English Ivy Benefits, Uses, Supplements, Dosage and Side Effects- Dr. Axe

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English Ivy Benefits for Inflammation, Respiration & More


English ivy - Dr. Axe

Here’s a little known fact about a vine you’ve probably across many times, called English ivy: Not only is it an appealing ornamental plant — because it can climb up walls and stays green all green round— but it offers a number of health benefits when used medicinally as a healing herb. This is due to its supply of antioxidants and anti-inflammatory compounds, especially polyphenols.

English ivy also has purifying effects that can help keep the air in your home clean by removing mold spores and volatile organic compounds, such as those released from house paint or cleaning products.

In fact, NASA considers English ivy to be one of the most purifying plants there is, and it makes its list of the top 18 air-purifying plants to grow inside your home.

What Is English Ivy?

English ivy (Hedera helix) is an evergreen vine that tends to grow by climbing up other trees and structures.

It’s also called:


  • Common Ivy
  • Gum Ivy
  • Hederae Helicis Folium
  • Herbes à Cors
  • Hiedra Común Ivy
  • Lierre
  • Try Ivy

Hedera helix leaves are used to make herbal treatments and extracts, most often for the purpose of treating inflammatory respiratory symptoms and infections. English ivy remedies (over-the-counter drugs) are used widely in Europe, especially places such as Germany, for treating coughs in both children and adults due to its mucolytic actions.

In fact, according to one report, more than 80% of herbal expectorants prescribed in Germany contain ivy extract, amounting to nearly 2 million prescriptions nationwide per year.

Where does English ivy grow best?

English ivy is native to Europe, including England (hence the name), but now grows in many cool and temperate climates, including many parts of the United States.

This plant prefers somewhat cool, moist, and part-sun or shady areas, such as along cliffs, slopes and outer edges of forests. It stays green all year and tends to grow to three to eight feet or more.

Is Hedera helix fast-growing? It can be, if given the right conditions. This type of ivy can sometimes grow to 90 feet long!

Why is English ivy a problem in some areas? Around forests, English ivy will at times grow rapidly since it “has no natural checks and balances to keep it under control.”

One risk of overgrown ivy is that it can weigh down trees and make them fall. It can also contribute to slope slippage and erosion if water runs down thick patches of ivy.


English ivy comes in many shades of green, as well as silver, white, gold or chartreuse speckled shades. Leaf shapes also depend on the exact species, with some having smaller three-pronged leaves and others have wider or pointy leaves. Some species also produce dark, berry-like fruits.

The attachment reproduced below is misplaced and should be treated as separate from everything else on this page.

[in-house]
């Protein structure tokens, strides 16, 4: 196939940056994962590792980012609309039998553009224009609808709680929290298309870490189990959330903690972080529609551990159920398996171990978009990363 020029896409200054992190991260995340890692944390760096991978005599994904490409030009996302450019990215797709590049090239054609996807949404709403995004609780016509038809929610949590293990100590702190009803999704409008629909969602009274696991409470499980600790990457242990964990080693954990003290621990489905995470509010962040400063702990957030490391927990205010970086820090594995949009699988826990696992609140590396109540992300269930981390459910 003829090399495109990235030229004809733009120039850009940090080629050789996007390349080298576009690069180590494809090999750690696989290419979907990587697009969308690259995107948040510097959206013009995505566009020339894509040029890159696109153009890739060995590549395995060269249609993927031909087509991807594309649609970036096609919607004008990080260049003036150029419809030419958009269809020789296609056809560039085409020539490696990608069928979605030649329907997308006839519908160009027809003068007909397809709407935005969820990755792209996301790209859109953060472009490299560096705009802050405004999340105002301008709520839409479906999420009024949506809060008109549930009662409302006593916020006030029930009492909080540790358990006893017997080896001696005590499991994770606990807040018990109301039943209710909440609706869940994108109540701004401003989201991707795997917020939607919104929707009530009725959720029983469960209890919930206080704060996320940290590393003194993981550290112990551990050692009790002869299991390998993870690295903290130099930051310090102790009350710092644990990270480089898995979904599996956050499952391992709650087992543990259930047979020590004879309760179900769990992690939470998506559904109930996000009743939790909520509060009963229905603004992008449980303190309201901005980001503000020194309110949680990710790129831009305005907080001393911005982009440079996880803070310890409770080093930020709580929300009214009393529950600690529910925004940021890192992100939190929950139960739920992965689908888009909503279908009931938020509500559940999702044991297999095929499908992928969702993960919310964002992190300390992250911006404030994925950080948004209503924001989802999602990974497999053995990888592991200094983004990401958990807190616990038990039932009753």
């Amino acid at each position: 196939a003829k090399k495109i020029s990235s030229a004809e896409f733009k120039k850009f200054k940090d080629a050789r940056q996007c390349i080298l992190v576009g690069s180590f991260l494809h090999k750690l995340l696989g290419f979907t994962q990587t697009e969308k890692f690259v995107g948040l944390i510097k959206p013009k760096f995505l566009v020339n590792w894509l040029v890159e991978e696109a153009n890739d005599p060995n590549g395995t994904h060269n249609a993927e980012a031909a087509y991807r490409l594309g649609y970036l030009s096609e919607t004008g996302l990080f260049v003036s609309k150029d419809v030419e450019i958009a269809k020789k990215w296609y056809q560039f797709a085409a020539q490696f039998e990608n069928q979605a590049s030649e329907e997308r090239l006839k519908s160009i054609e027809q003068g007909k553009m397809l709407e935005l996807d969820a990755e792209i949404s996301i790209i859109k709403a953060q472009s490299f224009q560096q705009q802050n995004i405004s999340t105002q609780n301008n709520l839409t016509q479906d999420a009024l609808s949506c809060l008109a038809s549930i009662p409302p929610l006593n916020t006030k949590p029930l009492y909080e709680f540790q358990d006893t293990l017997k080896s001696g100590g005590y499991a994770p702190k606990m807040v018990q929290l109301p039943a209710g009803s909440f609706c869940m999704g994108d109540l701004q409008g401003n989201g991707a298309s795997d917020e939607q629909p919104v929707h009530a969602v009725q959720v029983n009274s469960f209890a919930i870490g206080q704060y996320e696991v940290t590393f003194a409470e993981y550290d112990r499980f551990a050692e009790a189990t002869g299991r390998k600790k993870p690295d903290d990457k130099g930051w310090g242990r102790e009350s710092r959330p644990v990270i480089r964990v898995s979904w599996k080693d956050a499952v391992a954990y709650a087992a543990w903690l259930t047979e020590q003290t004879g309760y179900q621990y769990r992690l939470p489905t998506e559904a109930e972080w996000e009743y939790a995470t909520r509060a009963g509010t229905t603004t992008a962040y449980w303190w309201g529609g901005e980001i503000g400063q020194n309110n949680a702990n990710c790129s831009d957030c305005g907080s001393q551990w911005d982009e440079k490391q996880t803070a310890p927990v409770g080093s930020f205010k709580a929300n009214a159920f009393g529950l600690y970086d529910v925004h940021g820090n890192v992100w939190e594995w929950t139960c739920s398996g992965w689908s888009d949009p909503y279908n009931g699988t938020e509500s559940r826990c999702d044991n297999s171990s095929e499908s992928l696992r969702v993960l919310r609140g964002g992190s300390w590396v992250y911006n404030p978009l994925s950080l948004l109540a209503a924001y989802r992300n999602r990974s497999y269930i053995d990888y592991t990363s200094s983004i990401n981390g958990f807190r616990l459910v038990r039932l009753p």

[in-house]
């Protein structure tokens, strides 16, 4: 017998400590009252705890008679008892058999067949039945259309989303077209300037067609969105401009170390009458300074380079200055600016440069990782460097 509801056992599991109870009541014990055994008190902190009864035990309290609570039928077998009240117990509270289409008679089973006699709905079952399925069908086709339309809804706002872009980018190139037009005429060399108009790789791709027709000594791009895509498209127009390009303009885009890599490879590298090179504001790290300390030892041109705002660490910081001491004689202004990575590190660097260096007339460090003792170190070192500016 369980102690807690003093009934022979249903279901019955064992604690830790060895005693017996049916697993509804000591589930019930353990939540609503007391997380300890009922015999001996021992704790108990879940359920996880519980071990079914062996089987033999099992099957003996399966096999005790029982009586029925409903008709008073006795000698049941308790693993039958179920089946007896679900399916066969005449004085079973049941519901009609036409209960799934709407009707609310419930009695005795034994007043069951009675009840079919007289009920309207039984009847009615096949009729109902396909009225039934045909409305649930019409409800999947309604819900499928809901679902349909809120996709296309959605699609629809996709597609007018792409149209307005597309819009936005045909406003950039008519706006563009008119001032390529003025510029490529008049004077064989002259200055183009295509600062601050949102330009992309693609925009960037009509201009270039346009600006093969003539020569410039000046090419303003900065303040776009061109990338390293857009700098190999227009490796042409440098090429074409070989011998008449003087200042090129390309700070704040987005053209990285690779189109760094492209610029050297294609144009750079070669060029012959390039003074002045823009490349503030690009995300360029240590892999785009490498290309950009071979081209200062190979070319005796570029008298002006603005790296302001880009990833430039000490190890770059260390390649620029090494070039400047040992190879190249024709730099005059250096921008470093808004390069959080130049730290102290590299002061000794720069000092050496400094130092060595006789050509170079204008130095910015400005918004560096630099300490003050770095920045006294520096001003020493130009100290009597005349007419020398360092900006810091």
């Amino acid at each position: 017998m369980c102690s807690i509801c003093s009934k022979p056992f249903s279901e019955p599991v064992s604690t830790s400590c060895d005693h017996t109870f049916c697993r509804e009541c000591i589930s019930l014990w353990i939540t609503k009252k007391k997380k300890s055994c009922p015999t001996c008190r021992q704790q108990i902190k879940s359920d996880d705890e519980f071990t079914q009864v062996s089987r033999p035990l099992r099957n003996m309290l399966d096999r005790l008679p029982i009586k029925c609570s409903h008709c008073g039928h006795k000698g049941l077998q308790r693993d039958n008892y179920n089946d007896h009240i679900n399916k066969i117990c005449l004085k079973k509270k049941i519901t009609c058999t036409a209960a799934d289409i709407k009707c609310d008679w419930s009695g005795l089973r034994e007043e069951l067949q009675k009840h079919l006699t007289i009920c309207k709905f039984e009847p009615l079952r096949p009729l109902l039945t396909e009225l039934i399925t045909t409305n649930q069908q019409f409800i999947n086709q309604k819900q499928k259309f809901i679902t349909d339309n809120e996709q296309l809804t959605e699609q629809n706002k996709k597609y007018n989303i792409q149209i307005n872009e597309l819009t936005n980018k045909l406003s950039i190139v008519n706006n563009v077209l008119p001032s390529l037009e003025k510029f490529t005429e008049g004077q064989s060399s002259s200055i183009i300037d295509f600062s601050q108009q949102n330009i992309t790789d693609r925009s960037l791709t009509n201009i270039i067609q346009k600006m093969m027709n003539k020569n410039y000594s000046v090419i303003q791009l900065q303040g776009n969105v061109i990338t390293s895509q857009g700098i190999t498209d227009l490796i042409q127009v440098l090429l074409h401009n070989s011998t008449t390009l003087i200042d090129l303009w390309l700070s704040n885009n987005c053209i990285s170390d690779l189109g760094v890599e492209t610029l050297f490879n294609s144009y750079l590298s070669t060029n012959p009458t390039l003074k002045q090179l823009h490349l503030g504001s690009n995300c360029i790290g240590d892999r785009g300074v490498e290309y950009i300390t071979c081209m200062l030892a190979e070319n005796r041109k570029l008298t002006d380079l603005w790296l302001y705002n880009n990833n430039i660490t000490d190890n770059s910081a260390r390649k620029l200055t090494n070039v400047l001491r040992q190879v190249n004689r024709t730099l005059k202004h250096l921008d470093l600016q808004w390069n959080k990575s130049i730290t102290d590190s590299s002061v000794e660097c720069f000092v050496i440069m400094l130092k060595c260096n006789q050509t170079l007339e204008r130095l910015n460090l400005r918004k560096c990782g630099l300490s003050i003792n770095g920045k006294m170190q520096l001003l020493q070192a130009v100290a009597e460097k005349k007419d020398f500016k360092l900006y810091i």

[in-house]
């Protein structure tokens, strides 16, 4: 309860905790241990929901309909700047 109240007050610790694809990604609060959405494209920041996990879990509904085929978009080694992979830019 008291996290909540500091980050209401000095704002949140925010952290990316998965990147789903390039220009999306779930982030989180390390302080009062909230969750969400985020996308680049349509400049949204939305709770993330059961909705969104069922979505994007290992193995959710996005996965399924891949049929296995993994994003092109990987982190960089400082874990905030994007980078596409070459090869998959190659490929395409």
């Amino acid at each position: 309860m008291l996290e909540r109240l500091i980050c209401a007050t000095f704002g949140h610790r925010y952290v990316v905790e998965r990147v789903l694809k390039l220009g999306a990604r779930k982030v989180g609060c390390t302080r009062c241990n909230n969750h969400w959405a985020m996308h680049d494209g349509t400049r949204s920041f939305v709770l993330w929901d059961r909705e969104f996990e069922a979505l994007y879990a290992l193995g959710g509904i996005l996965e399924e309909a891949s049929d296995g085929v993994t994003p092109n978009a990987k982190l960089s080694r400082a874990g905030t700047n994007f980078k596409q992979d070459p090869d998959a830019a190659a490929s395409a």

Some popular types of Hedera helix, some of which can be grown indoors inside your home (see more below for growing tips), include:

  • Glacier
  • Needlepoint
  • Variegated Algerian
  • Baltica
  • Star
  • Pittsburg
  • Hibernica

English Ivy Benefits

When it comes to its medicinal benefits, what is Hedera helix used for? Below are some of the known benefits of English ivy:

1. Has Anti-inflammatory and Antioxidant Effects

English ivy contains high concentrations of protective plant compounds called saponins and flavonoids, which have the ability to fight oxidative stress/free radical damage and also inflammation.

According to studies, saponins found within this ivy are considered to have mucolytic, spasmolytic, bronchodilatory and antibacterial effects. This gives the plant the ability to support the immune system in fighting off infections, swelling, shortness of breath, muscle spasms, congestion and other symptoms.

Some animal studies have found that English ivy extract can help lower inflammation by inhibiting release of inflammatory markers, such as interleukin-6.

While more formal research is needed to confirm how well it works, there’s evidence that Hedera helix may help reduce:

  • Swelling and blockage of airway passages
  • Poor lung function due to bronchial swelling
  • Accumulation of mucus in the lungs
  • Liver, gallbladder and spleen disorders
  • Gout symptoms
  • Joint pain due to arthritis and nerve pain
  • Skin infections and calluses
  • Ulcers

2. Supports Respiratory Health

Herbal treatments made from English Ivy are often used to treat breathing and respiratory problems, including:


  • coughs
  • allergies
  • asthma
  • bronchitis
  •  chronic obstructive pulmonary disease

Researchers believe that Hedera helix may help improve breathing because of its ability to boost release of epinephrine, which helps improve air flow in the lungs. It does this by affecting beta2-adrenergic signaling.

It also stimulates mucus glands and has expectorant properties that thins mucus — plus it decreases inflammation, which can contribute to worsened lung function and sensitive airways.

Studies investigating the effectiveness of English ivy on respiratory symptoms have shown conflicting results, however.